January 26, 2001, 10:26 AM — Datacenter Server wants to be your enterprise operating system -- or at least Microsoft Corp. wants it to be.
With features like 32-processor symmetric multiprocessing support, load balancing and clustering capabilities, the newest version of Windows looks good on paper. But it takes more than good specifications to gain entry to the data center.
Computerworld's Robert L. Mitchell recently spoke with Peter Conway, director of Windows enterprise server marketing at Microsoft. They discussed how Datacenter stacks up against the competition and how it proposes to meet the demands of data center managers.
Q: Why should corporate IT bring Datacenter Server into the data center?
A: We really want our customers to understand what a serious commitment Microsoft is making to them through this product. We're making a significant investment in the relationship with those customers and our joint partners. We understand that it's the combination that makes this happen. Making a significant business commitment . . . is very different [from] what Microsoft has done previously. It's a huge sea change for us.
Q: In the data center, IT managers say they're concerned with maintaining stable applications over a long period of time. Traditionally, Microsoft has forced people to re-evaluate their applications and system hardware every time the company comes out with a new operating system revision. Will this happen with Datacenter Server?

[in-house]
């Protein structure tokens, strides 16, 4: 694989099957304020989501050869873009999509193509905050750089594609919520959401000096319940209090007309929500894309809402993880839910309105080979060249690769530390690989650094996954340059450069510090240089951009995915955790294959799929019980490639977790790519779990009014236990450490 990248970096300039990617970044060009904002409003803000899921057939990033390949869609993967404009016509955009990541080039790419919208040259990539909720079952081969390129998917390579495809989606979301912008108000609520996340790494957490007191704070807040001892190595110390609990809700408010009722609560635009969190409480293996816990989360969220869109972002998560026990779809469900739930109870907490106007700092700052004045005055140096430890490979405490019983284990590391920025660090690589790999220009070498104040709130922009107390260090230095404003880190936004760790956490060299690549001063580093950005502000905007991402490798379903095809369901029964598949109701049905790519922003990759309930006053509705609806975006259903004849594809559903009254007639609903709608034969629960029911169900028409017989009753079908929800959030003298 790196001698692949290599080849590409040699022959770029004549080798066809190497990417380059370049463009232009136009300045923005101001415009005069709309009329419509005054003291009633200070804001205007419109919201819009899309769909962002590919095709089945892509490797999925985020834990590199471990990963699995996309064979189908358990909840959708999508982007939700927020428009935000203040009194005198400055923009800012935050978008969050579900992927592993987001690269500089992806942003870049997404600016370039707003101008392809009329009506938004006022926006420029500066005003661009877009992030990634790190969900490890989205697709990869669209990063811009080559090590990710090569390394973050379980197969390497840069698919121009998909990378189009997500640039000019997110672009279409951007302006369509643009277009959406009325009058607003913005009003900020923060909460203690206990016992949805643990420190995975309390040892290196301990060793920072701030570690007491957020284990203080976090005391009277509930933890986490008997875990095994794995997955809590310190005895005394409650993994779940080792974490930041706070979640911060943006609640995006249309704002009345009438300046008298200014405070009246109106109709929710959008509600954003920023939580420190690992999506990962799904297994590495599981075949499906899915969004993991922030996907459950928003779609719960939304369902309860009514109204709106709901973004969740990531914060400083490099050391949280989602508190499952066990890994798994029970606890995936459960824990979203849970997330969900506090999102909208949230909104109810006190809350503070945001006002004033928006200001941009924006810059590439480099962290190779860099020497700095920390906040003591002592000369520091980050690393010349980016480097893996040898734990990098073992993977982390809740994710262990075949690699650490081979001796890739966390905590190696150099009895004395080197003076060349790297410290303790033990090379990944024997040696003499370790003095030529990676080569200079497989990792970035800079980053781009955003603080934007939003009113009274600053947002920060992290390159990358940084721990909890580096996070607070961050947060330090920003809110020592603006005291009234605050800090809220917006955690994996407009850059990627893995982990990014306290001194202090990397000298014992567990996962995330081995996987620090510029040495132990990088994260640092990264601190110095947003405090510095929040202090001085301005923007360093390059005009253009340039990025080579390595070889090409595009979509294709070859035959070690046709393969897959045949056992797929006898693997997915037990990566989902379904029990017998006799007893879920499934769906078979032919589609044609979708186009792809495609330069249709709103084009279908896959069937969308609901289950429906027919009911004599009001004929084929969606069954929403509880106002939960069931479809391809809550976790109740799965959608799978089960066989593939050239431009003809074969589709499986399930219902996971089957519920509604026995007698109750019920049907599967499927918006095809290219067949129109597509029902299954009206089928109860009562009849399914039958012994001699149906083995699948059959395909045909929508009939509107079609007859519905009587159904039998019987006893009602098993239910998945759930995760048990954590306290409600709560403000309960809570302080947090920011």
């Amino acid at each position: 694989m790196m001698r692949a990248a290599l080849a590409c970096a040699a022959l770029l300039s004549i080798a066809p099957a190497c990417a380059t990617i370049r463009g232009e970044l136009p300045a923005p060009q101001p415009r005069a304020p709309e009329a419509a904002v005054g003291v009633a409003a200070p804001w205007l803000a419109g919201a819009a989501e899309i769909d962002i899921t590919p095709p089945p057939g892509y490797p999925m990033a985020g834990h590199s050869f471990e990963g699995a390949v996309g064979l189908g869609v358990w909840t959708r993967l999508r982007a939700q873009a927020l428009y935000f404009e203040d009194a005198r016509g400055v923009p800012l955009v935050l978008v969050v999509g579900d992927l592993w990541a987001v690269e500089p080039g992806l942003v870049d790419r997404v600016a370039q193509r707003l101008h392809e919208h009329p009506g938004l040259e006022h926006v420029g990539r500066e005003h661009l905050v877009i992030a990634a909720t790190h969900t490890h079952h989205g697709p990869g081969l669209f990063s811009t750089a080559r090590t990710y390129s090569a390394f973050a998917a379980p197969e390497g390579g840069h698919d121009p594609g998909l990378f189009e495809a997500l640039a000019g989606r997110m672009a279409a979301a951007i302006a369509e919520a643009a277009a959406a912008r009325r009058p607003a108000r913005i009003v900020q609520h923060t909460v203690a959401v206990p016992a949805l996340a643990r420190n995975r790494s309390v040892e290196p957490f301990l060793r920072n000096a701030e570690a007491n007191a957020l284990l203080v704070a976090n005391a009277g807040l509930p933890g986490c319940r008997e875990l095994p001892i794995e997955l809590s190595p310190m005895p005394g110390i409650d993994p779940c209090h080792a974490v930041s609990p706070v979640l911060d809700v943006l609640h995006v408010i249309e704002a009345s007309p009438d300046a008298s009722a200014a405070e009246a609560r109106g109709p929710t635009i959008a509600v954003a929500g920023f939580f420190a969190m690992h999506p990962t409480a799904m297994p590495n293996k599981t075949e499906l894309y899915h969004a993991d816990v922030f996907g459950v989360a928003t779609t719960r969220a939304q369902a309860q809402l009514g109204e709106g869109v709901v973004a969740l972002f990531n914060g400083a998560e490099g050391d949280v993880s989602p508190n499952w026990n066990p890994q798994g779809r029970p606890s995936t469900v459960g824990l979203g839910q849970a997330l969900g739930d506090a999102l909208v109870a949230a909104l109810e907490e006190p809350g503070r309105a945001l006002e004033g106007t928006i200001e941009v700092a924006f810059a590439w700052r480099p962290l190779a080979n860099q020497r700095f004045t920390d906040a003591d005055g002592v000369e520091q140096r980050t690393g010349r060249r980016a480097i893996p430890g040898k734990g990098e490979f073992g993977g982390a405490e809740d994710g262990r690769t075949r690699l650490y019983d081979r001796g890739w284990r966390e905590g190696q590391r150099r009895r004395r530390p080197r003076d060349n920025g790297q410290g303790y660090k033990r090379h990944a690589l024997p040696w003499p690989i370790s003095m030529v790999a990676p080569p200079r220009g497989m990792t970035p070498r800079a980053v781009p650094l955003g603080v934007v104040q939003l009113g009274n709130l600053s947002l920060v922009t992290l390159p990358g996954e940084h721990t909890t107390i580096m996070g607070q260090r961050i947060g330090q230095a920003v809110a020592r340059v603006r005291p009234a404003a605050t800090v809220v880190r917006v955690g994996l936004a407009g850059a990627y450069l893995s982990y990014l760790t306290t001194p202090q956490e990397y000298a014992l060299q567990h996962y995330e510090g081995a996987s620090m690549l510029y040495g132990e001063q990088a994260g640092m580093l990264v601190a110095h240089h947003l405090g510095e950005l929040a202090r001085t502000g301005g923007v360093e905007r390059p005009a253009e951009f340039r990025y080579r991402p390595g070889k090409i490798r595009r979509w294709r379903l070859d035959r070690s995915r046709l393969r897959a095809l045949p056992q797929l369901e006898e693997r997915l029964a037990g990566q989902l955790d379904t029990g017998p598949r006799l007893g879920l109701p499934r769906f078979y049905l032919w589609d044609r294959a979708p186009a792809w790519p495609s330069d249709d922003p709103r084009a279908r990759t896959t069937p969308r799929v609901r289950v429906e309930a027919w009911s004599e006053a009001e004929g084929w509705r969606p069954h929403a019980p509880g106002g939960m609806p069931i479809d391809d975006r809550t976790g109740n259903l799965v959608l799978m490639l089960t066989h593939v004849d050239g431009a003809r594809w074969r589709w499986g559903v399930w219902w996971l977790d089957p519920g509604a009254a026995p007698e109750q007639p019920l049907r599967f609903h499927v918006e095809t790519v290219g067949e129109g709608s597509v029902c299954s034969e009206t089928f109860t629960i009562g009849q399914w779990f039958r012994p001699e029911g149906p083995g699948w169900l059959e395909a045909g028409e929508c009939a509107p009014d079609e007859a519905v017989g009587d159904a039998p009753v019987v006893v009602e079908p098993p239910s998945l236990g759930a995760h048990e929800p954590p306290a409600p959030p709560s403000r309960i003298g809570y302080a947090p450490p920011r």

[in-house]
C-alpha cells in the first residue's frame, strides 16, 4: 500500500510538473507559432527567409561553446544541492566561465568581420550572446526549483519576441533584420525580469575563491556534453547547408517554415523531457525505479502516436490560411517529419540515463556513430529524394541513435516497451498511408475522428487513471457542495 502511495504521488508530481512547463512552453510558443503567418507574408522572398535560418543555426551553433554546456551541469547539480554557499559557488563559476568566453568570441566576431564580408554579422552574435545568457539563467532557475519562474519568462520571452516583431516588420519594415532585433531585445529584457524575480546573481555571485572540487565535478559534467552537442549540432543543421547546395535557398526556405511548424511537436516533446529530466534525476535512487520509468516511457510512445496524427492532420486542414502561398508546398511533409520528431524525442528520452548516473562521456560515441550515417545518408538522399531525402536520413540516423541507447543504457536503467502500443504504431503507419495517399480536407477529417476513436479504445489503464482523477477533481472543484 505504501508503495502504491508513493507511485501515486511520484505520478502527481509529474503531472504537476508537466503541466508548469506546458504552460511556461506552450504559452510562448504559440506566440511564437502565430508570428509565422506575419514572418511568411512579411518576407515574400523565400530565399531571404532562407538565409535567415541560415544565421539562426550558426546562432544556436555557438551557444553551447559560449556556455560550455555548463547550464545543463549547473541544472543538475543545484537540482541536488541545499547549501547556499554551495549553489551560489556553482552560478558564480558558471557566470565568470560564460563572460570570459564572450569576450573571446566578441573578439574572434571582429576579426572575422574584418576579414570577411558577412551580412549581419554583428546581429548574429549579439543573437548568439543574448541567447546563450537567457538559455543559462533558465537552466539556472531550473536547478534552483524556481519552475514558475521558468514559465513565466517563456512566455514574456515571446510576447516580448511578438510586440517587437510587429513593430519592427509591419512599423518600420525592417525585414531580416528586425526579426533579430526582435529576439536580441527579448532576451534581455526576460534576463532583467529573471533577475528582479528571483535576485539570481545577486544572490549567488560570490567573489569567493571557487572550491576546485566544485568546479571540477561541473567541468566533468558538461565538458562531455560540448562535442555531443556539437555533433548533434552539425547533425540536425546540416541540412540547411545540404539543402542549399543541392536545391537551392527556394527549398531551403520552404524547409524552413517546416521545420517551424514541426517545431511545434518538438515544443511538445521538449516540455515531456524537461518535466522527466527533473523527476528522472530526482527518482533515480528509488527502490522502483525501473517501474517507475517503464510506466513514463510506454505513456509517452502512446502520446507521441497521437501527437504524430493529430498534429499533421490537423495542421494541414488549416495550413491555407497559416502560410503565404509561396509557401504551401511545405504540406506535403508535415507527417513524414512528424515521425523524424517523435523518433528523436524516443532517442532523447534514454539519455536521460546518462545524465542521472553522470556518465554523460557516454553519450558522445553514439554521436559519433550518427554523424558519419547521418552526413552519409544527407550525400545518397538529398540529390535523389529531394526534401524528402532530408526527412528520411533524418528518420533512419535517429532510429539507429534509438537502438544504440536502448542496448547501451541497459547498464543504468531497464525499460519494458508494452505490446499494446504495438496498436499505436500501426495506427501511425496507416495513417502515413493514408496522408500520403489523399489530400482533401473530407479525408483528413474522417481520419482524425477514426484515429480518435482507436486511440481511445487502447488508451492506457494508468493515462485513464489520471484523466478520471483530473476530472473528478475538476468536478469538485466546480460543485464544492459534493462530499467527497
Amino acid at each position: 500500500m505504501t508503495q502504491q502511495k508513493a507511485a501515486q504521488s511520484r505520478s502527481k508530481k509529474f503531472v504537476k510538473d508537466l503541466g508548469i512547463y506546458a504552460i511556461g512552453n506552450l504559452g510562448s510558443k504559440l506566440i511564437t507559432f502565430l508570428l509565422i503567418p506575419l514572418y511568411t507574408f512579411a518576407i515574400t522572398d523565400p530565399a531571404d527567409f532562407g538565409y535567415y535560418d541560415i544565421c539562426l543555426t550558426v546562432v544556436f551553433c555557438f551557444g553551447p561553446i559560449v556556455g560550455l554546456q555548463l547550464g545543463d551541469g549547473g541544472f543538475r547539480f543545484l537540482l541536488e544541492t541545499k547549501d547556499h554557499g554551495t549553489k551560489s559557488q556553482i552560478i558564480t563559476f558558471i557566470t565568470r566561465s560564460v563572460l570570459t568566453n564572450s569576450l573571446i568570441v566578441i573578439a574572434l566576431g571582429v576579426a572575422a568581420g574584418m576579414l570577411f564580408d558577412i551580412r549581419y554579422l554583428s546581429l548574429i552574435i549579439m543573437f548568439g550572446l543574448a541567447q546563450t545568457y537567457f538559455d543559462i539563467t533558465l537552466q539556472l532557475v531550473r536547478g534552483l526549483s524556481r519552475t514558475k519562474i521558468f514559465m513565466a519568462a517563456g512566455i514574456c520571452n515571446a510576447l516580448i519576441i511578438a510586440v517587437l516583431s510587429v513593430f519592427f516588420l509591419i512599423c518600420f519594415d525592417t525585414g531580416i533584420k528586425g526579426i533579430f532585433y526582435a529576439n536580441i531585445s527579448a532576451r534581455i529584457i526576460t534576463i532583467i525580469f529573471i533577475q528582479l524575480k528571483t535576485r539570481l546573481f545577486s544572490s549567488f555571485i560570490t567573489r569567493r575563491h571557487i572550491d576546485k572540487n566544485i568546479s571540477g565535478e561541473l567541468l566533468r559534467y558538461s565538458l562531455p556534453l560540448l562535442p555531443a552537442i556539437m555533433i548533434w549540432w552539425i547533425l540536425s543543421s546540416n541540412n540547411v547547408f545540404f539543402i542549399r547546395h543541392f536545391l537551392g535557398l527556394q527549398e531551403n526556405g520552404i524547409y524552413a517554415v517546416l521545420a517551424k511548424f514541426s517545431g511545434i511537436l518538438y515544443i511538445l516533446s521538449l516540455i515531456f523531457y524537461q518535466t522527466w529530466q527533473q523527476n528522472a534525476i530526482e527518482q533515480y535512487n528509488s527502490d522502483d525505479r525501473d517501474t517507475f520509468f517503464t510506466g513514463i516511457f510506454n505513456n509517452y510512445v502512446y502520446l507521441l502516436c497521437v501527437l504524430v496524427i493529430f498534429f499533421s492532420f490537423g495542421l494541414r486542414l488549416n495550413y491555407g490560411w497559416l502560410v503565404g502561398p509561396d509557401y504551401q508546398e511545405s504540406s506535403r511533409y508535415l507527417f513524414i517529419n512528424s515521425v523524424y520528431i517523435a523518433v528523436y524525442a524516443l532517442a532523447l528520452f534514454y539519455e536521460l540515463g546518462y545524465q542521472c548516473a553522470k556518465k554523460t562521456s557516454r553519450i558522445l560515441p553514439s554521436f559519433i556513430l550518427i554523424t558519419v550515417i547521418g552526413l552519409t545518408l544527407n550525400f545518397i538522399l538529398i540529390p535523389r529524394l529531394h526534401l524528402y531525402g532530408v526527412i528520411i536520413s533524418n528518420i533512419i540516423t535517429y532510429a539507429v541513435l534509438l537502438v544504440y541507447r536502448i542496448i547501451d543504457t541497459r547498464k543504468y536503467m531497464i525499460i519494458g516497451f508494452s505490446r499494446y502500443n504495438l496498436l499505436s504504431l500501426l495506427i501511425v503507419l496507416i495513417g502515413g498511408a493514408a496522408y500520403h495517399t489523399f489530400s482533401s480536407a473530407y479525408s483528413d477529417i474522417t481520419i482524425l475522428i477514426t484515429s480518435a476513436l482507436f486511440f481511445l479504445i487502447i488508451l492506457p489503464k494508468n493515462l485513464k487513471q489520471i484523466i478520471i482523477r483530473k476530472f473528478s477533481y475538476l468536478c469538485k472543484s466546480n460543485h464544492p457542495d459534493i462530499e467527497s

A: No. We will continue to encourage our customers to move forward and upgrade. We, of course, want to be the most competitive platform, but customers have requirements to stay on versions for extended periods of time, and we've made allowances for that.
For example, our [reseller] partners have an extended window of support . . . for the base platform. They have a minimum five-year support requirement. For those relationships that [go] beyond that five-year window, we will work against the business needs of [those] customers.
Q: Who are the early adopters of Datacenter Server, and what types of applications are they running?
A: They are in very aggressive businesses. The financial sector, ASPs [application service providers], dot-coms. I am working with about 30 [customers], and each is looking for cost advantages and competitive advantages relative to their competition. Most are looking for very fast deployments and lots of flexibility because they're unsure of how their businesses will evolve.
Q: Microsoft says it has made special efforts to ensure that Datacenter Server is reliable, yet at least some IT managers may be hesitant to bring Windows into the data center, citing a legacy of reliability issues surrounding Windows. What is Microsoft doing to change that perception?